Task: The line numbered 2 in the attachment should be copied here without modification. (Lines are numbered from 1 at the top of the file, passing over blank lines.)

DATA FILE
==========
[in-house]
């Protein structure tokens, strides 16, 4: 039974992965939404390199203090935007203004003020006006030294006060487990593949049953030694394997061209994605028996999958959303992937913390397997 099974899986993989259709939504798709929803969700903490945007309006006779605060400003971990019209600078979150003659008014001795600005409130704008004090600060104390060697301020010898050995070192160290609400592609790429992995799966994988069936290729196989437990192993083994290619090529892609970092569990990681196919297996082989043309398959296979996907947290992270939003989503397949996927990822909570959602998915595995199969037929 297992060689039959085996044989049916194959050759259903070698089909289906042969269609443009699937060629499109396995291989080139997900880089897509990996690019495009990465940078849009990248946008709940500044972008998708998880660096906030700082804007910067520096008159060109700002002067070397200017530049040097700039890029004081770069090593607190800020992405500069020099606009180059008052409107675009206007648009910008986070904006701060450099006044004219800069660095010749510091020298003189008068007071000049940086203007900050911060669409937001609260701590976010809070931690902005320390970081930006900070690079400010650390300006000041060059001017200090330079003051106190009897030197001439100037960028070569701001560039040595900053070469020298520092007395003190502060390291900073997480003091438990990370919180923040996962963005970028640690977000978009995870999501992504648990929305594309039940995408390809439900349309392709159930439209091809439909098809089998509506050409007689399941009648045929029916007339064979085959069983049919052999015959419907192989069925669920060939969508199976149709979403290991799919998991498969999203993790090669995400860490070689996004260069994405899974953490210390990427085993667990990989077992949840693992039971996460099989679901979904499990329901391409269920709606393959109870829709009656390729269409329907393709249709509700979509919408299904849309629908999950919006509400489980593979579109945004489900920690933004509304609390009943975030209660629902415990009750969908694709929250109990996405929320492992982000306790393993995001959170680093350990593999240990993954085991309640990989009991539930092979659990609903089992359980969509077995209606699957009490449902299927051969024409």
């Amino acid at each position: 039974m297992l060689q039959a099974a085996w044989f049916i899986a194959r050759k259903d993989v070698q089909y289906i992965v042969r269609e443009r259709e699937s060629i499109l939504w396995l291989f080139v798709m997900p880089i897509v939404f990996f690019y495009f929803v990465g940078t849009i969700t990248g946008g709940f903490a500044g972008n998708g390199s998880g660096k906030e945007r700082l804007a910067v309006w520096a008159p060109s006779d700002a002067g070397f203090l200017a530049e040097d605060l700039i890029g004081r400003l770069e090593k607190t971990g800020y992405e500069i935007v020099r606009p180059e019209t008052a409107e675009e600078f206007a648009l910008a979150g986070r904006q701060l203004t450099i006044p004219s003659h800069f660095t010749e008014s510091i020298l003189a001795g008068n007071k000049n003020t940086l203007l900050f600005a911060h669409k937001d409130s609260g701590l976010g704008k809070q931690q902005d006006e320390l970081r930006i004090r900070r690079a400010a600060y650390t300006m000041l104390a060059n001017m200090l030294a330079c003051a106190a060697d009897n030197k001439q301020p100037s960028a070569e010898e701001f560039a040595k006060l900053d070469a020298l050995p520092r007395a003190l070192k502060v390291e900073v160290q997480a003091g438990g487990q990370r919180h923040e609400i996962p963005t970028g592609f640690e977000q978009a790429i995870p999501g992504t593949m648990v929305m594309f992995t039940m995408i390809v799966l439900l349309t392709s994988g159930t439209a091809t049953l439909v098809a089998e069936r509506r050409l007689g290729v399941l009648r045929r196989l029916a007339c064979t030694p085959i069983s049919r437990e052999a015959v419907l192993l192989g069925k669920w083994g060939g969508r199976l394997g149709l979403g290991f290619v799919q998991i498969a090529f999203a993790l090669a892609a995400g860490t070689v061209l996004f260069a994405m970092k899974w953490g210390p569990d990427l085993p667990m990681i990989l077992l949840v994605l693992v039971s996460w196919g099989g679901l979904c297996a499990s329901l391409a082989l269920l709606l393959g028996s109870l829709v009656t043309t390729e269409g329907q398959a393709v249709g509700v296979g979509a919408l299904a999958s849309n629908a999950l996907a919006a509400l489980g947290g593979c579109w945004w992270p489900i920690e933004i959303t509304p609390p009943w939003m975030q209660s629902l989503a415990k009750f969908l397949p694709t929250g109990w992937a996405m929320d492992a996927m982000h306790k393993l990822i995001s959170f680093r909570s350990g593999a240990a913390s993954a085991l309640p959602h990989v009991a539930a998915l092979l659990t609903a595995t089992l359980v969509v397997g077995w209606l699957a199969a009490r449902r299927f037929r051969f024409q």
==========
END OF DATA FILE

């Protein structure tokens, strides 16, 4: 039974992965939404390199203090935007203004003020006006030294006060487990593949049953030694394997061209994605028996999958959303992937913390397997 099974899986993989259709939504798709929803969700903490945007309006006779605060400003971990019209600078979150003659008014001795600005409130704008004090600060104390060697301020010898050995070192160290609400592609790429992995799966994988069936290729196989437990192993083994290619090529892609970092569990990681196919297996082989043309398959296979996907947290992270939003989503397949996927990822909570959602998915595995199969037929 297992060689039959085996044989049916194959050759259903070698089909289906042969269609443009699937060629499109396995291989080139997900880089897509990996690019495009990465940078849009990248946008709940500044972008998708998880660096906030700082804007910067520096008159060109700002002067070397200017530049040097700039890029004081770069090593607190800020992405500069020099606009180059008052409107675009206007648009910008986070904006701060450099006044004219800069660095010749510091020298003189008068007071000049940086203007900050911060669409937001609260701590976010809070931690902005320390970081930006900070690079400010650390300006000041060059001017200090330079003051106190009897030197001439100037960028070569701001560039040595900053070469020298520092007395003190502060390291900073997480003091438990990370919180923040996962963005970028640690977000978009995870999501992504648990929305594309039940995408390809439900349309392709159930439209091809439909098809089998509506050409007689399941009648045929029916007339064979085959069983049919052999015959419907192989069925669920060939969508199976149709979403290991799919998991498969999203993790090669995400860490070689996004260069994405899974953490210390990427085993667990990989077992949840693992039971996460099989679901979904499990329901391409269920709606393959109870829709009656390729269409329907393709249709509700979509919408299904849309629908999950919006509400489980593979579109945004489900920690933004509304609390009943975030209660629902415990009750969908694709929250109990996405929320492992982000306790393993995001959170680093350990593999240990993954085991309640990989009991539930092979659990609903089992359980969509077995209606699957009490449902299927051969024409």